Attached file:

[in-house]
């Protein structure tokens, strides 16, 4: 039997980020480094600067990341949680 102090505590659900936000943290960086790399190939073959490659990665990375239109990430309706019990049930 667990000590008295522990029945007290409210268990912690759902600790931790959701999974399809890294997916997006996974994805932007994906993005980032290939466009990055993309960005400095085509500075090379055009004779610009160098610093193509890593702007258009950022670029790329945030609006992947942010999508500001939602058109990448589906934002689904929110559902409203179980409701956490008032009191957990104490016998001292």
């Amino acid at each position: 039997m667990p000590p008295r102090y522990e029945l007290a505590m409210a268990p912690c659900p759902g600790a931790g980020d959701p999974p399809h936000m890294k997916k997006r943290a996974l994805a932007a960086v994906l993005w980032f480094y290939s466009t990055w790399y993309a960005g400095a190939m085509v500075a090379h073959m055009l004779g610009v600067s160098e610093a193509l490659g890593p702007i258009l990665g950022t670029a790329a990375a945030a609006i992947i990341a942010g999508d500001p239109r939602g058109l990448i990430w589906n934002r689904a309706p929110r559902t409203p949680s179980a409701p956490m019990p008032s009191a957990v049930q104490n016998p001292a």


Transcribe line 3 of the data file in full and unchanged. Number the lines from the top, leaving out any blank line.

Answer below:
């Amino acid at each position: 039997m667990p000590p008295r102090y522990e029945l007290a505590m409210a268990p912690c659900p759902g600790a931790g980020d959701p999974p399809h936000m890294k997916k997006r943290a996974l994805a932007a960086v994906l993005w980032f480094y290939s466009t990055w790399y993309a960005g400095a190939m085509v500075a090379h073959m055009l004779g610009v600067s160098e610093a193509l490659g890593p702007i258009l990665g950022t670029a790329a990375a945030a609006i992947i990341a942010g999508d500001p239109r939602g058109l990448i990430w589906n934002r689904a309706p929110r559902t409203p949680s179980a409701p956490m019990p008032s009191a957990v049930q104490n016998p001292a």